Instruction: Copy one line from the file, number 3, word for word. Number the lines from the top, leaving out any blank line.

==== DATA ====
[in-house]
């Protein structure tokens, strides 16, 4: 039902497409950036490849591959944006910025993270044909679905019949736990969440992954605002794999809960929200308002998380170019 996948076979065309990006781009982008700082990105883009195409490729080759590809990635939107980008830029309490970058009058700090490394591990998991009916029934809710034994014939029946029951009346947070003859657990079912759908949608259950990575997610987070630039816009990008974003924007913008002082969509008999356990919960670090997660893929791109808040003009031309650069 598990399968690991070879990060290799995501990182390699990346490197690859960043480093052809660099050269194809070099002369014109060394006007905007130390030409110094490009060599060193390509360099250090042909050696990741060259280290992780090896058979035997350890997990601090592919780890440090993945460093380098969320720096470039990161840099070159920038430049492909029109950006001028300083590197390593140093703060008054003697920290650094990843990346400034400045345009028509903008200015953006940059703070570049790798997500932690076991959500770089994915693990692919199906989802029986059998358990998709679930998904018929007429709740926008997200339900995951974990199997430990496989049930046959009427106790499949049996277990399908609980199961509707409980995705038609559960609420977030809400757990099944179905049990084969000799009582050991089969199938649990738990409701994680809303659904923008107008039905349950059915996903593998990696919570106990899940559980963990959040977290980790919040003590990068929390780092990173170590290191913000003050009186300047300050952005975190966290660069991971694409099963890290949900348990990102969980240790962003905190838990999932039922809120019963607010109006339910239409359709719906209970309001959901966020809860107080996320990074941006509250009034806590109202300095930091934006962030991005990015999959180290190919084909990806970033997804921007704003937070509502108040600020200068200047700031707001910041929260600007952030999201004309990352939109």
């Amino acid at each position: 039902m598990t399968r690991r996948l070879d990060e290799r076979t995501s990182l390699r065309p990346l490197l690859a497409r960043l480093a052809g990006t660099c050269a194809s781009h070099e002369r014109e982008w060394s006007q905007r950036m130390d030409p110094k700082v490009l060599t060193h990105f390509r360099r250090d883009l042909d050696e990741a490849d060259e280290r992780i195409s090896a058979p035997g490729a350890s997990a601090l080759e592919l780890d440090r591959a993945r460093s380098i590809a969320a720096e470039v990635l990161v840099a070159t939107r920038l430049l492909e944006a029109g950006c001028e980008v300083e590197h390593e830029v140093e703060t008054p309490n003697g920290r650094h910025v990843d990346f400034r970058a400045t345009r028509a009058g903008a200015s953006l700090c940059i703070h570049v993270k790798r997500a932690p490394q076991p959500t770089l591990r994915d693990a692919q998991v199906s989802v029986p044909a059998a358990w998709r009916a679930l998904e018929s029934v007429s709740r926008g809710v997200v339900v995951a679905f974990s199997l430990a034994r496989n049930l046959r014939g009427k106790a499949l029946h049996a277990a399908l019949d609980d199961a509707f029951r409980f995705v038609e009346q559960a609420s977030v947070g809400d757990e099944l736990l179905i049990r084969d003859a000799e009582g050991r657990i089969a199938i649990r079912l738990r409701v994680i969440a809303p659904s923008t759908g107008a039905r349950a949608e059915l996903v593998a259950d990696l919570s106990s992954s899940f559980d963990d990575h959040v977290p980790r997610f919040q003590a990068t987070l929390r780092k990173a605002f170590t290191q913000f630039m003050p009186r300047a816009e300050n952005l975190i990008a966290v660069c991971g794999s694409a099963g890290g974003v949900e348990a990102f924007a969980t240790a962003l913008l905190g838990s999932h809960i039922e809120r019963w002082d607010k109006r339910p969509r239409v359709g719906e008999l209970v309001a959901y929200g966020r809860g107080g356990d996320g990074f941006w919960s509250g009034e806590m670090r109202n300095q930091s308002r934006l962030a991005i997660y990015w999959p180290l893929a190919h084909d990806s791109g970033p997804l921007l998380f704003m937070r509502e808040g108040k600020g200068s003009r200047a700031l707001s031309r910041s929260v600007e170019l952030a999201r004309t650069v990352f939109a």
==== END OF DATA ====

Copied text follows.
């Amino acid at each position: 039902m598990t399968r690991r996948l070879d990060e290799r076979t995501s990182l390699r065309p990346l490197l690859a497409r960043l480093a052809g990006t660099c050269a194809s781009h070099e002369r014109e982008w060394s006007q905007r950036m130390d030409p110094k700082v490009l060599t060193h990105f390509r360099r250090d883009l042909d050696e990741a490849d060259e280290r992780i195409s090896a058979p035997g490729a350890s997990a601090l080759e592919l780890d440090r591959a993945r460093s380098i590809a969320a720096e470039v990635l990161v840099a070159t939107r920038l430049l492909e944006a029109g950006c001028e980008v300083e590197h390593e830029v140093e703060t008054p309490n003697g920290r650094h910025v990843d990346f400034r970058a400045t345009r028509a009058g903008a200015s953006l700090c940059i703070h570049v993270k790798r997500a932690p490394q076991p959500t770089l591990r994915d693990a692919q998991v199906s989802v029986p044909a059998a358990w998709r009916a679930l998904e018929s029934v007429s709740r926008g809710v997200v339900v995951a679905f974990s199997l430990a034994r496989n049930l046959r014939g009427k106790a499949l029946h049996a277990a399908l019949d609980d199961a509707f029951r409980f995705v038609e009346q559960a609420s977030v947070g809400d757990e099944l736990l179905i049990r084969d003859a000799e009582g050991r657990i089969a199938i649990r079912l738990r409701v994680i969440a809303p659904s923008t759908g107008a039905r349950a949608e059915l996903v593998a259950d990696l919570s106990s992954s899940f559980d963990d990575h959040v977290p980790r997610f919040q003590a990068t987070l929390r780092k990173a605002f170590t290191q913000f630039m003050p009186r300047a816009e300050n952005l975190i990008a966290v660069c991971g794999s694409a099963g890290g974003v949900e348990a990102f924007a969980t240790a962003l913008l905190g838990s999932h809960i039922e809120r019963w002082d607010k109006r339910p969509r239409v359709g719906e008999l209970v309001a959901y929200g966020r809860g107080g356990d996320g990074f941006w919960s509250g009034e806590m670090r109202n300095q930091s308002r934006l962030a991005i997660y990015w999959p180290l893929a190919h084909d990806s791109g970033p997804l921007l998380f704003m937070r509502e808040g108040k600020g200068s003009r200047a700031l707001s031309r910041s929260v600007e170019l952030a999201r004309t650069v990352f939109a």